Related to the landmark Tennessee Supreme Court decision that expands the class of persons protected from negligent exposure to hazardous workplace materials, there's a similar case in Texas which highlights one of the many problems with tort "reform":
Alcoa argued that, because it couldn’t be proved that the company tried to intentionally harm Farwell’s client, there was no claim and moved for summary dismissal on those grounds. Under Texas law, an employee can only sue for intentionally causing harm, not negligence, while they are alive. Only after an employee dies can survivors make a claim, and then only for punitive damages, which are capped in Texas.
Tort "reforms" take away your rights to pursue justice, plain and simple. And say what you want about trial lawyers, until you need one. They are frequently the last, or only, line of defense between big corporations and average citizens, and the only way many can get justice.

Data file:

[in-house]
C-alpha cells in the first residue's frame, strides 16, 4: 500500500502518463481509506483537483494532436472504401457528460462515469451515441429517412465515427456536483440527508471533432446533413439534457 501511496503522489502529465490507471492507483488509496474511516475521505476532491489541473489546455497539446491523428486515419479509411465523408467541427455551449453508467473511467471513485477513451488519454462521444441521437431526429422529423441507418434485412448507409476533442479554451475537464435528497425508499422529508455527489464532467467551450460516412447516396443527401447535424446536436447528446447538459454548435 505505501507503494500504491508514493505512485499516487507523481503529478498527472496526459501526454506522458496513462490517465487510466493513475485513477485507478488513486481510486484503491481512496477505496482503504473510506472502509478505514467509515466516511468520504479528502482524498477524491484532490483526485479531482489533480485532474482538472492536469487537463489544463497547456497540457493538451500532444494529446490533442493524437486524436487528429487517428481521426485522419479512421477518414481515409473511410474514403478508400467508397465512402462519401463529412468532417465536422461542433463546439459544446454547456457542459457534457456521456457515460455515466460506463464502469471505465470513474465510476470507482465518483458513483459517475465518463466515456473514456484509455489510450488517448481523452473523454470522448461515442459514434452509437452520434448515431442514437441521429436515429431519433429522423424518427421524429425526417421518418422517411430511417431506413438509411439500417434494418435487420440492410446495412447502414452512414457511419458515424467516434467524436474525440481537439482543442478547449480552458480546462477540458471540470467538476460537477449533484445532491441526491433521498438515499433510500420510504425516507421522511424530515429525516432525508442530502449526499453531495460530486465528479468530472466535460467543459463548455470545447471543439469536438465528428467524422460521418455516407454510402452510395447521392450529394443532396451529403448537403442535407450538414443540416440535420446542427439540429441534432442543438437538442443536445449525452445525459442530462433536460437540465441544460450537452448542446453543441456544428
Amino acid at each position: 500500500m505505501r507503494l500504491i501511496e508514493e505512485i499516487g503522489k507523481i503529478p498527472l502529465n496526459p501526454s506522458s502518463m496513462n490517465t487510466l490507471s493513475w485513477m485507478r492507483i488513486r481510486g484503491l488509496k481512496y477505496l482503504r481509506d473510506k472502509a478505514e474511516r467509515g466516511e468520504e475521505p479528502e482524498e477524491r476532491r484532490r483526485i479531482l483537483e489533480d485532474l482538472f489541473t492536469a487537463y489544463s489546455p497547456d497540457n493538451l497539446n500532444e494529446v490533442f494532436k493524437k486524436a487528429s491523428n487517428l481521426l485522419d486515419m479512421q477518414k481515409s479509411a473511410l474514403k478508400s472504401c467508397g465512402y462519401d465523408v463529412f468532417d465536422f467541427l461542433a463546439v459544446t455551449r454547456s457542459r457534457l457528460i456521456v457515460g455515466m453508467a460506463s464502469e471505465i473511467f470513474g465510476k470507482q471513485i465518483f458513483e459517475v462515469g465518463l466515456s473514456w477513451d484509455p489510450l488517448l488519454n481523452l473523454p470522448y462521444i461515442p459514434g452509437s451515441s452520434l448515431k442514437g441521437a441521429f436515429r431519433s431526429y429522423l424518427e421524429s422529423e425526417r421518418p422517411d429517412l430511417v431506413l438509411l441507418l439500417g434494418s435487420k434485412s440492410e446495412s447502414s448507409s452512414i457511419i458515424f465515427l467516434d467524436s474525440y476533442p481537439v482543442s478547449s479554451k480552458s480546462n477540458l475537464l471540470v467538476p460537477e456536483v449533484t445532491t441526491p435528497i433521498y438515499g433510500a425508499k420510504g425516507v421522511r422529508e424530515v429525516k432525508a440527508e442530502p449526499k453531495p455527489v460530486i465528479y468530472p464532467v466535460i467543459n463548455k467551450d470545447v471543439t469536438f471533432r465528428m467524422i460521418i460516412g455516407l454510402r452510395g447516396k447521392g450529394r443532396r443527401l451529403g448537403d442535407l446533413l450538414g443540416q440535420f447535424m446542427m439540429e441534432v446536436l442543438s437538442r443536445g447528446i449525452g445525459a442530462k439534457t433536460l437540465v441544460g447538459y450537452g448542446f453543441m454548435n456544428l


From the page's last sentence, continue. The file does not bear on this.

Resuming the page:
- Tips for local live musicians (19 replies)
- TDOT commissioner: Tennessee facing new taxing method or deteriorating roads (11 replies)
- Everything you wanted to know about Compact Fluorescent Bulbs, including the mercury problem (50 replies)
- Metro Pulse BOE Endorsements (22 replies)
- Thanks, Jim (3 replies)
- National Park Week: "For the benefit and enjoyment of the people" (4 replies)
- Women’s Representation in Tennessee (1 reply)
- First woman to fly around the world solo forgotten. (3 replies)
- One last questionnaire for school board candidates (which I didn't answer) (5 replies)
- KUB having trouble with broken water mains (7 replies)
- Oh National Democrats wherefore art thou? (10 replies)
- Remembering Black Wednesday (17 replies)